The Cedar Sink Trail at Mammoth Cave National Park in Smiths Grove, Kentucky is a moderate 1.9 mile out-and-back (lollipop) trail that leads out to a massive sinkhole, which is technically a karst window - a sinkhole where a subterrainian river emerges above ground before heading right back underground.
This trail is one of the more popular surface day hikes at Mammoth Cave National Park since you get unique views on this trail; however, if you arrive on a weekday, you can usually beat the crowds.
The trail starts off winding through a cedar forest before heading into a mix of coniferous and deciduous trees for about 0.7 miles before you hit the loop. Upon hitting the loop, if you stay to the right, you'll uncover more unique vistas along the way than heading left.
Lookout points: The first lookout point is situated high above the Karst Window - with views of the water below and an information sign. Continuing further down the trail, you'll find a metal staircase - before heading down the staircase, take a right-hand turn to find yet another lookout point high above the sinkhole. Head down the metal staircase and hike over to the river itself, further down inside of the sinkhole. Hike along another 0.1 to 0.2 miles or so to two more lookout points - one sits above the river and another lies down a spur trail behind the lookout point over the river. Make sure to head down each spur trail to make sure you're not missing any views of the sinkhole as there are at least 5 good lookout points.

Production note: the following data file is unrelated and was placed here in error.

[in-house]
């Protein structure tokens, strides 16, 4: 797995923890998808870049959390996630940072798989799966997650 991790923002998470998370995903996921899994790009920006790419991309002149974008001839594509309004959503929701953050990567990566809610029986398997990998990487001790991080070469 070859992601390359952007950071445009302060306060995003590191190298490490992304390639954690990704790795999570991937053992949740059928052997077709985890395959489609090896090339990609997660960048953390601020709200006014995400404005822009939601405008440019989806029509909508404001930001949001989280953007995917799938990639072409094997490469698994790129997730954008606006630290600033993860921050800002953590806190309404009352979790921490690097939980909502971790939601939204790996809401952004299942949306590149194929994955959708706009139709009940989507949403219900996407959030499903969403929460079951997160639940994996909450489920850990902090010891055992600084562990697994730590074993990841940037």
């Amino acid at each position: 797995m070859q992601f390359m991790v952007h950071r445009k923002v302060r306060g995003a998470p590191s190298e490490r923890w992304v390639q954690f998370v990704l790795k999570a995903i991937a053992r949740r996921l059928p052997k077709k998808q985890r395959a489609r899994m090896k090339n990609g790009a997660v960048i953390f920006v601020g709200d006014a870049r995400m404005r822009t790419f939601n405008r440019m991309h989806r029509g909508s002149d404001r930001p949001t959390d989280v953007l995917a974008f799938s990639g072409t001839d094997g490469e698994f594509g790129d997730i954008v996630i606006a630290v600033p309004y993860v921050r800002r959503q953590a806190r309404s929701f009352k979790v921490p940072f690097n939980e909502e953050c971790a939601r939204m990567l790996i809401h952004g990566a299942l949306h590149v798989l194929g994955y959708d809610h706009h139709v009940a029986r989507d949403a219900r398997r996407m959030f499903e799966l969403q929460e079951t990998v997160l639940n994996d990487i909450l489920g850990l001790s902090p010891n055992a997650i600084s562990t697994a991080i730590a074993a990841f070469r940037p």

Cave Entrance: When you hike down to the river, look up along the cliff side of the sinkhole and you'll notice a large dark hole with a metal grate covering it - this is an entrance to the underground cave system which likely connects with Mammoth Cave.
Wildflowers: This is one of the best trails at Mammoth Cave National Park to find wildflowers in the Spring. The usual flowers you'll see are Fire Pink, Celandine Poppy, Jack-in-the-Pulpit, Sessile Trillium, and Violets.
Karst Windows: Karst Windows give a glimpse into a much larger hydraulic system that lies hundreds of feet underground. And eventually the water will surface for the last time and be deposited into the Green River.
Difficulty: The elevation gain/loss on this trail is not much, but for the average hiker this trail is more moderate due to the steep elevation gain and sheer number of stairs you have to climb to get in and out of the sinkhole area.
Poison Ivy: Much like the rest of the surface trails at Mammoth Cave National Park, this trail has plenty of poison ivy to the sides of the trail. Be sure to stay on the trail.
Pets: Dogs are allowed on this trail.